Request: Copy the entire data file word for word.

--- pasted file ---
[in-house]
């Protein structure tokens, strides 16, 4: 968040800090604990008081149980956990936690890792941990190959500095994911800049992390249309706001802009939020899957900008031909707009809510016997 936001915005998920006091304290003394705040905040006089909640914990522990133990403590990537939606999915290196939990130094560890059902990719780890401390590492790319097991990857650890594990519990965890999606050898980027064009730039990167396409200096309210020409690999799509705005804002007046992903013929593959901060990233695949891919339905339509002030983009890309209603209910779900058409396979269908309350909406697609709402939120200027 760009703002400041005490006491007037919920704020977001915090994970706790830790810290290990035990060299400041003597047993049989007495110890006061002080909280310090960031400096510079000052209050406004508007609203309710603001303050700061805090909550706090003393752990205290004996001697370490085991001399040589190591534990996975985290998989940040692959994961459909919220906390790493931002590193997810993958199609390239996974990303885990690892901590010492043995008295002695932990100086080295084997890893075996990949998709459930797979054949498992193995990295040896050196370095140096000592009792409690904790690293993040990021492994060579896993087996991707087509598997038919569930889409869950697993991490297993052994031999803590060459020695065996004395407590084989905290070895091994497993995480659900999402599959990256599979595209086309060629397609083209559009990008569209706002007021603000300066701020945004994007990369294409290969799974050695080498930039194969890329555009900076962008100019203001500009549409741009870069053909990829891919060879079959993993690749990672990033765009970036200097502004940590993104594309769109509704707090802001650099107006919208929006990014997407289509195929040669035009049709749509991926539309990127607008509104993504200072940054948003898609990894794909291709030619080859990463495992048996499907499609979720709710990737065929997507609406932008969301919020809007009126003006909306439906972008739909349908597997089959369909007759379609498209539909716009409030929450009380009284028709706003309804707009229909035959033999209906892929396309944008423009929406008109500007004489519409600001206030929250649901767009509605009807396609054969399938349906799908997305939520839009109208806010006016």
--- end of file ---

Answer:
[in-house]
């Protein structure tokens, strides 16, 4: 968040800090604990008081149980956990936690890792941990190959500095994911800049992390249309706001802009939020899957900008031909707009809510016997 936001915005998920006091304290003394705040905040006089909640914990522990133990403590990537939606999915290196939990130094560890059902990719780890401390590492790319097991990857650890594990519990965890999606050898980027064009730039990167396409200096309210020409690999799509705005804002007046992903013929593959901060990233695949891919339905339509002030983009890309209603209910779900058409396979269908309350909406697609709402939120200027 760009703002400041005490006491007037919920704020977001915090994970706790830790810290290990035990060299400041003597047993049989007495110890006061002080909280310090960031400096510079000052209050406004508007609203309710603001303050700061805090909550706090003393752990205290004996001697370490085991001399040589190591534990996975985290998989940040692959994961459909919220906390790493931002590193997810993958199609390239996974990303885990690892901590010492043995008295002695932990100086080295084997890893075996990949998709459930797979054949498992193995990295040896050196370095140096000592009792409690904790690293993040990021492994060579896993087996991707087509598997038919569930889409869950697993991490297993052994031999803590060459020695065996004395407590084989905290070895091994497993995480659900999402599959990256599979595209086309060629397609083209559009990008569209706002007021603000300066701020945004994007990369294409290969799974050695080498930039194969890329555009900076962008100019203001500009549409741009870069053909990829891919060879079959993993690749990672990033765009970036200097502004940590993104594309769109509704707090802001650099107006919208929006990014997407289509195929040669035009049709749509991926539309990127607008509104993504200072940054948003898609990894794909291709030619080859990463495992048996499907499609979720709710990737065929997507609406932008969301919020809007009126003006909306439906972008739909349908597997089959369909007759379609498209539909716009409030929450009380009284028709706003309804707009229909035959033999209906892929396309944008423009929406008109500007004489519409600001206030929250649901767009509605009807396609054969399938349906799908997305939520839009109208806010006016």